“I think we’re allowed to express concerns. It’s not a vote. I did appreciate hearing about what led the owner into the space. And I would have led with that,” Flanagan said.
“I find it refreshing after all the applications we heard. It was cut and paste. It was multi-state,” Kaplowitz said.
“I don’t think there’s been any relevant discussion as to how your experience will apply to cannabis,” Bunney said.
“How are you going to operate?” Sloane asked.
Kaplowitz asked if they wanted to come back with their experts.
“A lot of the business stuff is getting lost now. Everyone wants to talk about all the charitable things they did,” Bunney said.
Since a cannabis company application was denied due to its seeming lack of interest in social justice, this is understandable.
The application was tabled 5-0, so their consultants could join them.
Lifted Vision had similar consultants. Thus their application was tabled 5-0.
Golden Door Dispensary OKed by Jersey City Cannabis Board
Brett D’Alessandro, a retired Marine Corps Sergeant, is the owner of the micro-license applicant Golden Door Dispensary at 638 Newark Avenue. He currently runs a non-profit called Backpacks for Life to help homeless veterans.
“I went to the VA, and I was over-prescribed medication,” D’Alessandro said. “I lost 20 lbs being on cannabis in the medical marijuana program. It really saved my life.”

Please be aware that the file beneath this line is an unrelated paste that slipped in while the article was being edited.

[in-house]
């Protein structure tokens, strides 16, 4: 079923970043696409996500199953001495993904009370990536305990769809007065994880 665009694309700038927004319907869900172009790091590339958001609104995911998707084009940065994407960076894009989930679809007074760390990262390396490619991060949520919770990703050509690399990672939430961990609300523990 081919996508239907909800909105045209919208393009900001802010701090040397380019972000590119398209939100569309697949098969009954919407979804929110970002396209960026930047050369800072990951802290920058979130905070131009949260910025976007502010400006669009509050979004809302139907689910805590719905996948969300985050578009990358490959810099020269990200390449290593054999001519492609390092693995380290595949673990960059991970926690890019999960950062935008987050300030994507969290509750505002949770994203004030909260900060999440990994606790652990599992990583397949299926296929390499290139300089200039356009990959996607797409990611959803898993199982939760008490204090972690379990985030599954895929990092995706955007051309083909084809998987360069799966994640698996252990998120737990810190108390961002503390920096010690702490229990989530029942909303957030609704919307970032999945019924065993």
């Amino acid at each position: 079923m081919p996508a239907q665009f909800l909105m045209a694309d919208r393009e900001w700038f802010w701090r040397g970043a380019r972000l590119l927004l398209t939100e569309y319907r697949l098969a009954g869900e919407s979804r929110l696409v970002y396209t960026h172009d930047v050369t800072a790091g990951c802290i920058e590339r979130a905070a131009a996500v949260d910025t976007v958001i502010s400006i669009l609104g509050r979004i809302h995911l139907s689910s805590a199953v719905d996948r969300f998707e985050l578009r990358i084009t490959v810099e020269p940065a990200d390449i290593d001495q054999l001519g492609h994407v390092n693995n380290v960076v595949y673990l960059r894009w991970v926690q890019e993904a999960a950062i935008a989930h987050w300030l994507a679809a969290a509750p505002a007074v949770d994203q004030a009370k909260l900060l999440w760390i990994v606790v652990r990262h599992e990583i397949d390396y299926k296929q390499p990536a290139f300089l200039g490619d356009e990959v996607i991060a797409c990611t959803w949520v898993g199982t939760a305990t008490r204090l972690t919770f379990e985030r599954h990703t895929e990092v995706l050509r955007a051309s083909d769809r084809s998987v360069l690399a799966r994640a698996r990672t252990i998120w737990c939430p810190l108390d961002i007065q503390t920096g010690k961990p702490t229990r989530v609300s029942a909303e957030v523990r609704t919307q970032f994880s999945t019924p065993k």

He explained his special backpack helps homeless people deal with cold and other severe issues they face trying to survive.
“A lot of amazing people just rooting me on,” D’Alessandro said about his community outreach.
His attorney Stephanie McClure noted the Golden Door Dispensary joined the Journal Square neighborhood association.
“We’re the very first business to join,” D’Alessandro said.
He said he works with veteran issues with the NJ Re-entry Corporation. They will also give two percent of net profits to them.
“I want the people who work here to open up their own businesses. We can have thousands of dispensaries in Jersey City,” D’Alessandro said.
He also wanted to work with and help those at Hudson County Community College.
D’Alessandro noted he was one of the many applicants that lost in the 2019 medical cannabis Request for Application (RFA) that was completed in 2021 after a 29-month process.
“I had the pleasure of getting to know Brett through the mayor’s office,” former New Jersey Governor Jim McGreevey of the NJ Re-entry Corporation said in support of him.
“Cannabis is recognized as a treatment therapy for those suffering from opiate use disorder,” he added.
John Coyle owns the property and owns a percentage of the company.
“I fully endorse this commission to please accept this application,” he said.
It was approved 4-0, with Flanagan recused.
Black-Owned MSO from Washington State Kush Klub Approved
The next cannabis dispensary application Kush Klub NJ would be at 550-560 Tonnelle Ave.
“Experience matters. This is a group that can hit the ground running,” attorney Gregg Hilzer said.
Klush Klub CEO Henok Abrah of Seattle, WA, said they have four dispensaries, two in Washington State and two in Canada.
He said he would manage daily operations in Jersey City, though.
“We chose Jersey City because of the regulatory aspect of it. We thought it was friendly to cannabis,” Abrah said.
“What is your hiring plan?” Hilzer asked.